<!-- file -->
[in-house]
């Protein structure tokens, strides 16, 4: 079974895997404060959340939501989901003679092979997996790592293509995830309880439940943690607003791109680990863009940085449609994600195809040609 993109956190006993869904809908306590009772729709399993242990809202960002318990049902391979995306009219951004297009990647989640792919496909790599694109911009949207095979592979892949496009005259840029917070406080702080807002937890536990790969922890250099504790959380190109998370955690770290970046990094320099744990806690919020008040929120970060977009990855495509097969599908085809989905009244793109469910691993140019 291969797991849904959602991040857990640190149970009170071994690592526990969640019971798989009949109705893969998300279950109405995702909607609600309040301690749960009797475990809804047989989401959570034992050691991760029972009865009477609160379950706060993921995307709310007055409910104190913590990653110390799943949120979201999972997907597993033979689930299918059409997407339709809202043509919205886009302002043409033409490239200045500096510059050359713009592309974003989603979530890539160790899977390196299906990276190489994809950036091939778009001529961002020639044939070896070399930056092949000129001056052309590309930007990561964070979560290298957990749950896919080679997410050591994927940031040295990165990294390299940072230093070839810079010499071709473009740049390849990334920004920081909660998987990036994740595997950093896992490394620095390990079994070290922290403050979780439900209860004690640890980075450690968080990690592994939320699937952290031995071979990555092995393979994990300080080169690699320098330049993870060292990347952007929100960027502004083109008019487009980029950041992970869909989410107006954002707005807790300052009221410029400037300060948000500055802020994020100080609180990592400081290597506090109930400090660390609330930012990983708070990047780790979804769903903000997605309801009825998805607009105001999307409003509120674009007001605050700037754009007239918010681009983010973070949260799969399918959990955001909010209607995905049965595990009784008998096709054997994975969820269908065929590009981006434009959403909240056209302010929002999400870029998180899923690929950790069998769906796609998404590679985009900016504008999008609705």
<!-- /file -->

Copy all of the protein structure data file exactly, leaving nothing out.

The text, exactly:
[in-house]
């Protein structure tokens, strides 16, 4: 079974895997404060959340939501989901003679092979997996790592293509995830309880439940943690607003791109680990863009940085449609994600195809040609 993109956190006993869904809908306590009772729709399993242990809202960002318990049902391979995306009219951004297009990647989640792919496909790599694109911009949207095979592979892949496009005259840029917070406080702080807002937890536990790969922890250099504790959380190109998370955690770290970046990094320099744990806690919020008040929120970060977009990855495509097969599908085809989905009244793109469910691993140019 291969797991849904959602991040857990640190149970009170071994690592526990969640019971798989009949109705893969998300279950109405995702909607609600309040301690749960009797475990809804047989989401959570034992050691991760029972009865009477609160379950706060993921995307709310007055409910104190913590990653110390799943949120979201999972997907597993033979689930299918059409997407339709809202043509919205886009302002043409033409490239200045500096510059050359713009592309974003989603979530890539160790899977390196299906990276190489994809950036091939778009001529961002020639044939070896070399930056092949000129001056052309590309930007990561964070979560290298957990749950896919080679997410050591994927940031040295990165990294390299940072230093070839810079010499071709473009740049390849990334920004920081909660998987990036994740595997950093896992490394620095390990079994070290922290403050979780439900209860004690640890980075450690968080990690592994939320699937952290031995071979990555092995393979994990300080080169690699320098330049993870060292990347952007929100960027502004083109008019487009980029950041992970869909989410107006954002707005807790300052009221410029400037300060948000500055802020994020100080609180990592400081290597506090109930400090660390609330930012990983708070990047780790979804769903903000997605309801009825998805607009105001999307409003509120674009007001605050700037754009007239918010681009983010973070949260799969399918959990955001909010209607995905049965595990009784008998096709054997994975969820269908065929590009981006434009959403909240056209302010929002999400870029998180899923690929950790069998769906796609998404590679985009900016504008999008609705």